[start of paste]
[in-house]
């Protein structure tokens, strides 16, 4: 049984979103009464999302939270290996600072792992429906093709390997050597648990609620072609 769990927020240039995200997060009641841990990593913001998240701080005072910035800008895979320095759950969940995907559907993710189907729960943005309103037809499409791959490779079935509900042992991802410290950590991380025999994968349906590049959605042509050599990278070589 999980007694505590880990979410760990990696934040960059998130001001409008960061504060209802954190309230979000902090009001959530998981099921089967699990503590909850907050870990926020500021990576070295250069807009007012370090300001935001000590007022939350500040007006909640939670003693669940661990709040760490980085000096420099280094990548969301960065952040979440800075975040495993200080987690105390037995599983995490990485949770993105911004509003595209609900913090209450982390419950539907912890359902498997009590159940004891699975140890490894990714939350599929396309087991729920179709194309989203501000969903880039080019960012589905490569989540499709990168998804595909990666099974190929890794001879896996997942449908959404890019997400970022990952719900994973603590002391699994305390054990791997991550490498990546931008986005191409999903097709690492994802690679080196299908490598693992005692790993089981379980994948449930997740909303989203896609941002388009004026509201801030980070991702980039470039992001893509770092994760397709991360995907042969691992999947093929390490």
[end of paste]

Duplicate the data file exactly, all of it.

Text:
[in-house]
């Protein structure tokens, strides 16, 4: 049984979103009464999302939270290996600072792992429906093709390997050597648990609620072609 769990927020240039995200997060009641841990990593913001998240701080005072910035800008895979320095759950969940995907559907993710189907729960943005309103037809499409791959490779079935509900042992991802410290950590991380025999994968349906590049959605042509050599990278070589 999980007694505590880990979410760990990696934040960059998130001001409008960061504060209802954190309230979000902090009001959530998981099921089967699990503590909850907050870990926020500021990576070295250069807009007012370090300001935001000590007022939350500040007006909640939670003693669940661990709040760490980085000096420099280094990548969301960065952040979440800075975040495993200080987690105390037995599983995490990485949770993105911004509003595209609900913090209450982390419950539907912890359902498997009590159940004891699975140890490894990714939350599929396309087991729920179709194309989203501000969903880039080019960012589905490569989540499709990168998804595909990666099974190929890794001879896996997942449908959404890019997400970022990952719900994973603590002391699994305390054990791997991550490498990546931008986005191409999903097709690492994802690679080196299908490598693992005692790993089981379980994948449930997740909303989203896609941002388009004026509201801030980070991702980039470039992001893509770092994760397709991360995907042969691992999947093929390490």